The factors leading to the change are complex and myriad. Was I part of the problem? Yes. I was done. I’d reached a point that — at the beginning of my career, in my early 30s — I didn’t even imagine possible. At that point in my career I went to a conference and heard an older teacher talk about dealing with burnout. I thought, “Then you were never a REAL teacher, you lump of fabric.” Now I know, she must have been a real teacher or she would not have cared enough to burn out.

Other factors? I think the biggest other factor was the change in the school system before college. By the time I left teaching, my students did not have the same basic foundation of knowledge and skills my students had had when I began. I could not assume the same foundation. These creatures shocked me daily, from a girl (not a good student or an interested student in the first place) raising her hand and saying, “You have to print on the board because I can’t read cursive,” to the kid who didn’t know there was such a language as modern Greek. Because they were so ignorant — and so arrogant about their ‘knowledge” (they could use electronics) — I began to feel contempt for my students, a contempt which, sadly, they deserved and yet could not have cared less about (or in their parlance, could have cared less…).

No one should teach if they view their students with contempt. I had plenty of those professors in my life and they, oddly enough, inspired me to become a teacher. When I became them, I knew I had to get out of the classroom.


I think about all the times in my life I’ve thought I knew what I was doing only to look back and see that I had no clue. This is another one. I was a little less occluded than in times past when I retired but occluded nonetheless.

I’ve been learning all these months. Like a lot of newly retired people I have a work habit meaning I’m used to a certain level of work all the time every day. In my case it was pretty intense. When I quit the co-op I plead something like “PTSD” from teaching. I don’t think I was understood. I don’t think anyone here really gets what it is like to be a “freeway flyer” in California and teach at more than one “institute of higher learning” and patch together an income, often with little or no job security.

One of my new friends here — a wonderful woman that I really like — made a point about that. “College teachers don’t know what it means. I taught all day every day.” She was a public school art teacher. I listened politely and got the “hidden” message which was “How can you as a college teacher begin to know what REAL teaching is like?” I’m not sure but I think her model is the normal college teacher with tenure who teaches 3 or 4 classes/semester and doesn’t some committee work and gets a sabbatical every seven years or so.

That was never me. I taught 7 classes most semesters, 2 classes most summers, and all were writing classes which is an immense grading load. I usually taught six days a week and often drove 40+ miles to teach ONE class. I was also expected to maintain my professionality at a higher level than my tenured colleagues. To remain competitive I had to be ahead of the curve learning the necessary educational software and I had to be able to adapt very quickly to any changes in administrative policy anywhere I taught. I was obliged to publish and to attend conferences, but on my own dime. It was hard work. And, as time went by and it became clear I would never have tenure and that the people I taught were turning into unrecognizable creatures thanks to No Child Left Behind, it became absolutely painful to walk into a classroom. I lived for moments of light and fresh air, an intelligent engaged student, a student who would accept a challenge to learn, someone who was simply nice. I had learned the difference between sucking up and genuine interest, and the sucking up made me angrier than being told to “Fuck off” did. I’d long loved teaching, but at the end, I thought it was a complete waste of my time. I wasn’t, personally, going anywhere with it. It had become a dead end.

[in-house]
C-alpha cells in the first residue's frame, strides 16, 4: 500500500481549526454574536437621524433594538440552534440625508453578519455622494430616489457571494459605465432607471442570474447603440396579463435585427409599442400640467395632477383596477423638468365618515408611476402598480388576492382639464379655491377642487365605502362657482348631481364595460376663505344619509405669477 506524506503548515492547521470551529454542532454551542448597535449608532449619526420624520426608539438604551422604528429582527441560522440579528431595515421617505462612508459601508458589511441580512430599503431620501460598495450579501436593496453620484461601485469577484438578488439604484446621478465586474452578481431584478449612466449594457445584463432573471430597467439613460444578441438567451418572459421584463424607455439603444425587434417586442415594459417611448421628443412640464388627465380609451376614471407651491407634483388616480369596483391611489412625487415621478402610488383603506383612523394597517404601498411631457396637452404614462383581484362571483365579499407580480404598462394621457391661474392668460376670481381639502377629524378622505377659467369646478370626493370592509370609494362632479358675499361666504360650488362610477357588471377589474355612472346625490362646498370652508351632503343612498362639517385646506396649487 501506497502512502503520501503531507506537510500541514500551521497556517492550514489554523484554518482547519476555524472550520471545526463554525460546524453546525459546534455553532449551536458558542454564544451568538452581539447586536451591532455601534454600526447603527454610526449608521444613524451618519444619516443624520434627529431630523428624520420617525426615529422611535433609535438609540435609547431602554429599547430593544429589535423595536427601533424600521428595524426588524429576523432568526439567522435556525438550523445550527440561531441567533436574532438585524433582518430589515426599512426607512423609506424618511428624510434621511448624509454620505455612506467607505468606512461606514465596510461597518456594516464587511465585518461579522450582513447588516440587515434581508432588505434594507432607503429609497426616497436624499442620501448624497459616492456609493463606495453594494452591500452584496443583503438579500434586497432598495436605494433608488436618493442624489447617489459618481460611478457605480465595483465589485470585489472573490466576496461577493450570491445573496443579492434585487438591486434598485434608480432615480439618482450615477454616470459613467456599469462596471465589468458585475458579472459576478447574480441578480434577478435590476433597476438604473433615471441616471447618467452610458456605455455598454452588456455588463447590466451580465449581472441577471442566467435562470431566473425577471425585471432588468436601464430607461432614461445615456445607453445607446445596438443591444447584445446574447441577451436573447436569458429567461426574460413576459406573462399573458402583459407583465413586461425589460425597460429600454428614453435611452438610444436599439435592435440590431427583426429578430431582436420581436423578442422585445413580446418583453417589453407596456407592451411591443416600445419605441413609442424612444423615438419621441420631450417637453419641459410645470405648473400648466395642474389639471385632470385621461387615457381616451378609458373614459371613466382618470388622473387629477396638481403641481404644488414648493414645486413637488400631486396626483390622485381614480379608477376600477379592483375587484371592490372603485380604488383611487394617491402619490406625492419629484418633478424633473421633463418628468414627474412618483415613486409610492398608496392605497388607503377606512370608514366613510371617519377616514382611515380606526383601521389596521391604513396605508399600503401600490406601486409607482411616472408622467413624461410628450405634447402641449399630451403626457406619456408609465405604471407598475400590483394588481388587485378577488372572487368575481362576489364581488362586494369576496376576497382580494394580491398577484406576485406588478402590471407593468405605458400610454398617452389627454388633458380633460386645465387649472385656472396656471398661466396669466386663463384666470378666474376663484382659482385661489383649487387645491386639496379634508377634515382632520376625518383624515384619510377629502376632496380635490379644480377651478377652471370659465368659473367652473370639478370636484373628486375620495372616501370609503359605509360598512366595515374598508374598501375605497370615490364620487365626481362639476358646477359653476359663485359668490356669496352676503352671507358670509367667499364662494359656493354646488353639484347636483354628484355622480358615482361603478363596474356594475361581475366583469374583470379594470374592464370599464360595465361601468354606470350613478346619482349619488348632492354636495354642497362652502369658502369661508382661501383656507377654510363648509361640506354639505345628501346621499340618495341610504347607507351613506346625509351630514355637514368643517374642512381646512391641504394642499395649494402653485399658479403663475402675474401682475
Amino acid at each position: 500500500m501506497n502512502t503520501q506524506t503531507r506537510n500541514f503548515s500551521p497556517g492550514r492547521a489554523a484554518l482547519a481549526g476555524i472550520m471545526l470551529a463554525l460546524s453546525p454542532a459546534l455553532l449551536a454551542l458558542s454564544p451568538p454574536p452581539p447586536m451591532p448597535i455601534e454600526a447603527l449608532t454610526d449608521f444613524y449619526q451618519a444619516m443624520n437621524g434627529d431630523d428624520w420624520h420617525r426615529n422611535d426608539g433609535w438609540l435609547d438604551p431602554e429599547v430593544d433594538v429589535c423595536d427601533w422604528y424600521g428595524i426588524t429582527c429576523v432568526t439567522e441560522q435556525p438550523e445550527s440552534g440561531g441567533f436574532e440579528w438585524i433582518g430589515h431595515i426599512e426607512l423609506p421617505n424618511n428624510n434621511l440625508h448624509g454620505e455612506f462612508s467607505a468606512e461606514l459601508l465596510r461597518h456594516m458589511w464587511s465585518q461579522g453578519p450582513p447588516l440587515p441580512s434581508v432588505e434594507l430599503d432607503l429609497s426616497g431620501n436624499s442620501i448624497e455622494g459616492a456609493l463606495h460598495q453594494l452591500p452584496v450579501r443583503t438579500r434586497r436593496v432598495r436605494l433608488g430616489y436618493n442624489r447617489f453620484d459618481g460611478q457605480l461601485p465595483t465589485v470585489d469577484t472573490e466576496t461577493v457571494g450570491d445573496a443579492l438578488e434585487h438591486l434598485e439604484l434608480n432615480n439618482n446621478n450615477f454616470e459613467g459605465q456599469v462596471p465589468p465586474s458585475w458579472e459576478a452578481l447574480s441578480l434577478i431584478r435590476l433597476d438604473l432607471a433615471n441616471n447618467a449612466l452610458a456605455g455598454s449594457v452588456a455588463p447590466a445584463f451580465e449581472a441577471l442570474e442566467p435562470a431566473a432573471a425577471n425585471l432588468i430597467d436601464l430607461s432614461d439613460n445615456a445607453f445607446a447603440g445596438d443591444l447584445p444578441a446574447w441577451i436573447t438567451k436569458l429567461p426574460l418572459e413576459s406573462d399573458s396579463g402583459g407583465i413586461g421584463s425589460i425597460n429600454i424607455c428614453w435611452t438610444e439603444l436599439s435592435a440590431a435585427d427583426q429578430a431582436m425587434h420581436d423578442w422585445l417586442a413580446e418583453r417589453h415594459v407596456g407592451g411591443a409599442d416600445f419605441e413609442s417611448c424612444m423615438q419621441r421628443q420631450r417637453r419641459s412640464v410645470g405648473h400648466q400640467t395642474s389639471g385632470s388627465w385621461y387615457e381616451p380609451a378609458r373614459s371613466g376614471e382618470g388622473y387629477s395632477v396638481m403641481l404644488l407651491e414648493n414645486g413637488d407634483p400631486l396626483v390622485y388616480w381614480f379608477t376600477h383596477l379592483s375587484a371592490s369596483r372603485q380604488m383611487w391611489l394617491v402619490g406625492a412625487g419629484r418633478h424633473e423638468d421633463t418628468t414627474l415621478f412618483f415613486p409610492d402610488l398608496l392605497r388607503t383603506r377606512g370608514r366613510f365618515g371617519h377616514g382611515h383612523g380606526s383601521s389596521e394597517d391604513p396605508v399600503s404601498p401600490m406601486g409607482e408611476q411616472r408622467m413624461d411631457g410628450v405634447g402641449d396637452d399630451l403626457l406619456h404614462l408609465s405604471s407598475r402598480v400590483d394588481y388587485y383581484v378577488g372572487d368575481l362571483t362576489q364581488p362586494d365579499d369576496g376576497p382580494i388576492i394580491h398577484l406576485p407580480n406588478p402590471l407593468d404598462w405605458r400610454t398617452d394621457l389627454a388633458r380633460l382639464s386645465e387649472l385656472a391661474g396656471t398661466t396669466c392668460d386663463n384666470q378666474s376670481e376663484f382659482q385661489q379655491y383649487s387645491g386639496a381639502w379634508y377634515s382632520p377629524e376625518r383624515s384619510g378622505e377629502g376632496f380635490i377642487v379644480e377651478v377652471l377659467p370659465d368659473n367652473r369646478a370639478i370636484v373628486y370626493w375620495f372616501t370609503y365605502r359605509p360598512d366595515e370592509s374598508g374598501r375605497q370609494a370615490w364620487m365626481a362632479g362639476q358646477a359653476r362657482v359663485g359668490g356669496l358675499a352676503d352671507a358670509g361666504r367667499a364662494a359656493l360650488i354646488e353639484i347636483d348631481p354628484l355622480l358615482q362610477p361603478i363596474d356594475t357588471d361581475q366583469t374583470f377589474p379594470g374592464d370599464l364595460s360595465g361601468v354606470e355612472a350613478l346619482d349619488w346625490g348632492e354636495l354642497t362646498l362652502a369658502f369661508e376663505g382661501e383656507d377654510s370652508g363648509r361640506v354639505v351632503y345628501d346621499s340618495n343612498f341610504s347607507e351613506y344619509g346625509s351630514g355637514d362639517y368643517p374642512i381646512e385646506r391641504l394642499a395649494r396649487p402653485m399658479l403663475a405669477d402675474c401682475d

Relentlessly. I had no status anywhere I taught and yet as obliged to get along with everyone, never rock a boat, make all my students happy etc. etc. When I wasn’t teaching I was prepping or grading or learning how to use new software or examining texts. I was ALWAYS teaching.

For the most part, I’ve come to a peaceful place with teaching since I retired. I had things I wanted to say, and I’ve said them on a different blogging site (Medium) and, I think, reached a few people with some points that might be useful. And I was done…

But “PTSD”? Sure. Besides having dealt with physical threats and attacks of other natures — complaints from students to, no less, the President of the university once, verbal attacks, the frustration of students unhappy with their grades, the criticism of bosses who knew nothing about what I taught and couldn’t possibly have done it (didn’t do it, when it came to it), I have endured thousands of chaotic meetings. There are few things I hate more than being trapped in a small space around a table with a bunch of people who are pushing their own agendas.